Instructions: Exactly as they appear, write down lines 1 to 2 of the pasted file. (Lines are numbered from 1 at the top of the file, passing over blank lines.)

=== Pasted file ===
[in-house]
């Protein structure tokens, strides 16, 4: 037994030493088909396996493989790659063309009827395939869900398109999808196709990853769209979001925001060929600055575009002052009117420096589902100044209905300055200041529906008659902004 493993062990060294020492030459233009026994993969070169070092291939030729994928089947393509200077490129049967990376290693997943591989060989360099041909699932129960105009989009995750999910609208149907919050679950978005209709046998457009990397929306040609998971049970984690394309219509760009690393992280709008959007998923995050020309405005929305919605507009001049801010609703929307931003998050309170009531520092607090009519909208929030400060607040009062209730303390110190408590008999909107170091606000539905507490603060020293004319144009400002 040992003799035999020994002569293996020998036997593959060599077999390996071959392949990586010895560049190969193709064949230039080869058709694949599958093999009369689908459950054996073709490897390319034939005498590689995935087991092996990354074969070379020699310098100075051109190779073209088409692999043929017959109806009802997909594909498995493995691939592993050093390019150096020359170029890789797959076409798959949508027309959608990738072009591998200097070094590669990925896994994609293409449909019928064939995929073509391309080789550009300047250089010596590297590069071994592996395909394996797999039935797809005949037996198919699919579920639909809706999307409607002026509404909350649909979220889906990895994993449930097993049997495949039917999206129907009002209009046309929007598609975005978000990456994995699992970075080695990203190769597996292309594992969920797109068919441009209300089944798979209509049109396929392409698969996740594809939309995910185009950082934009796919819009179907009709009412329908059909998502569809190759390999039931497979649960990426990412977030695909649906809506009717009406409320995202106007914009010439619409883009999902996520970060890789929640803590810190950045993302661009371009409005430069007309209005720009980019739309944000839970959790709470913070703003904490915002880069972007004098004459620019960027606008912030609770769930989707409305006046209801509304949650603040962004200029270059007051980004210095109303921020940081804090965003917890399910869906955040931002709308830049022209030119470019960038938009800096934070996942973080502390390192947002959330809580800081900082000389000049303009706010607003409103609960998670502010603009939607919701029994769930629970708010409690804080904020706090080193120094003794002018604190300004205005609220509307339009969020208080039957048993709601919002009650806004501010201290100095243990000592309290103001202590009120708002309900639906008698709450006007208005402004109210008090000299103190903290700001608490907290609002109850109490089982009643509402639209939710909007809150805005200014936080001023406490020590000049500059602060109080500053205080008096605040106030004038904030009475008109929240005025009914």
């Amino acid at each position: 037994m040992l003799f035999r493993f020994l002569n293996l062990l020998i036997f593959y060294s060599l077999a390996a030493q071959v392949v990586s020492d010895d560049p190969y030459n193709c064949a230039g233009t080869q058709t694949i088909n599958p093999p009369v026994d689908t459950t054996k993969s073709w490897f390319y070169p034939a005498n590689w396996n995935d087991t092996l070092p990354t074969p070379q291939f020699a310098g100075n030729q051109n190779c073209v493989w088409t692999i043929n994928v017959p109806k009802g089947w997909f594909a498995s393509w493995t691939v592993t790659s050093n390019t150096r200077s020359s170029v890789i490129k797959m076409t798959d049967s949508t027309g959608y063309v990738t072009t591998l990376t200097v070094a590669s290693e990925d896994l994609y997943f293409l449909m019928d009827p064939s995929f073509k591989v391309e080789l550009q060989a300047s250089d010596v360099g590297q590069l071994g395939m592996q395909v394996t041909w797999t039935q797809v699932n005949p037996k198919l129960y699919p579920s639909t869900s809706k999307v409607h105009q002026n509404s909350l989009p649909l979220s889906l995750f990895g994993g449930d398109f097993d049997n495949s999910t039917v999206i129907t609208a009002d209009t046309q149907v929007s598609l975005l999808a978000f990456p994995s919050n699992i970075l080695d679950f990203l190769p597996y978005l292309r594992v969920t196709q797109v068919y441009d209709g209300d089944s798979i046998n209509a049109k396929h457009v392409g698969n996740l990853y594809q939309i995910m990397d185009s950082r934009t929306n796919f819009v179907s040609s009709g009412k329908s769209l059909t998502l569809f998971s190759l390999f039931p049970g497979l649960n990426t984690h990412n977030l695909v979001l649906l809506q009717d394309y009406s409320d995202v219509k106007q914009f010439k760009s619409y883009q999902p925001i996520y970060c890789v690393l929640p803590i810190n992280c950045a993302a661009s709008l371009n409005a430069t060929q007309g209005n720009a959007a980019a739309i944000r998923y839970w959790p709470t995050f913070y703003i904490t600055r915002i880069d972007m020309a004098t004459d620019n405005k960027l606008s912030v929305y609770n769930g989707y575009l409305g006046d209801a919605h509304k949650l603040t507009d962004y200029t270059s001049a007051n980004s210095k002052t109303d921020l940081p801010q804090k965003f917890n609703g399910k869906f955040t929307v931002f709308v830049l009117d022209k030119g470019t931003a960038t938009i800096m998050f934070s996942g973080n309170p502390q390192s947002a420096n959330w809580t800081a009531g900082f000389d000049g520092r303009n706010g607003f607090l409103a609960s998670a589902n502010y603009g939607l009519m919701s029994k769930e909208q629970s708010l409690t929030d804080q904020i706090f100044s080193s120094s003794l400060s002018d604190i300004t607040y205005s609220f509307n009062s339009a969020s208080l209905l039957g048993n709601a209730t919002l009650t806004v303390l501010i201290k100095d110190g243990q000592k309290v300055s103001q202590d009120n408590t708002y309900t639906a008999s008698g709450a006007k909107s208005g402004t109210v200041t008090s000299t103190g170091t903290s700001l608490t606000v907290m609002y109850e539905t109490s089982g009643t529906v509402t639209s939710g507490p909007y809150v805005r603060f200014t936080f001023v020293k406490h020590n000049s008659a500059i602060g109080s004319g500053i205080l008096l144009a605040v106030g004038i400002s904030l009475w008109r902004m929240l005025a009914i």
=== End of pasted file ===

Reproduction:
[in-house]
């Protein structure tokens, strides 16, 4: 037994030493088909396996493989790659063309009827395939869900398109999808196709990853769209979001925001060929600055575009002052009117420096589902100044209905300055200041529906008659902004 493993062990060294020492030459233009026994993969070169070092291939030729994928089947393509200077490129049967990376290693997943591989060989360099041909699932129960105009989009995750999910609208149907919050679950978005209709046998457009990397929306040609998971049970984690394309219509760009690393992280709008959007998923995050020309405005929305919605507009001049801010609703929307931003998050309170009531520092607090009519909208929030400060607040009062209730303390110190408590008999909107170091606000539905507490603060020293004319144009400002 040992003799035999020994002569293996020998036997593959060599077999390996071959392949990586010895560049190969193709064949230039080869058709694949599958093999009369689908459950054996073709490897390319034939005498590689995935087991092996990354074969070379020699310098100075051109190779073209088409692999043929017959109806009802997909594909498995493995691939592993050093390019150096020359170029890789797959076409798959949508027309959608990738072009591998200097070094590669990925896994994609293409449909019928064939995929073509391309080789550009300047250089010596590297590069071994592996395909394996797999039935797809005949037996198919699919579920639909809706999307409607002026509404909350649909979220889906990895994993449930097993049997495949039917999206129907009002209009046309929007598609975005978000990456994995699992970075080695990203190769597996292309594992969920797109068919441009209300089944798979209509049109396929392409698969996740594809939309995910185009950082934009796919819009179907009709009412329908059909998502569809190759390999039931497979649960990426990412977030695909649906809506009717009406409320995202106007914009010439619409883009999902996520970060890789929640803590810190950045993302661009371009409005430069007309209005720009980019739309944000839970959790709470913070703003904490915002880069972007004098004459620019960027606008912030609770769930989707409305006046209801509304949650603040962004200029270059007051980004210095109303921020940081804090965003917890399910869906955040931002709308830049022209030119470019960038938009800096934070996942973080502390390192947002959330809580800081900082000389000049303009706010607003409103609960998670502010603009939607919701029994769930629970708010409690804080904020706090080193120094003794002018604190300004205005609220509307339009969020208080039957048993709601919002009650806004501010201290100095243990000592309290103001202590009120708002309900639906008698709450006007208005402004109210008090000299103190903290700001608490907290609002109850109490089982009643509402639209939710909007809150805005200014936080001023406490020590000049500059602060109080500053205080008096605040106030004038904030009475008109929240005025009914």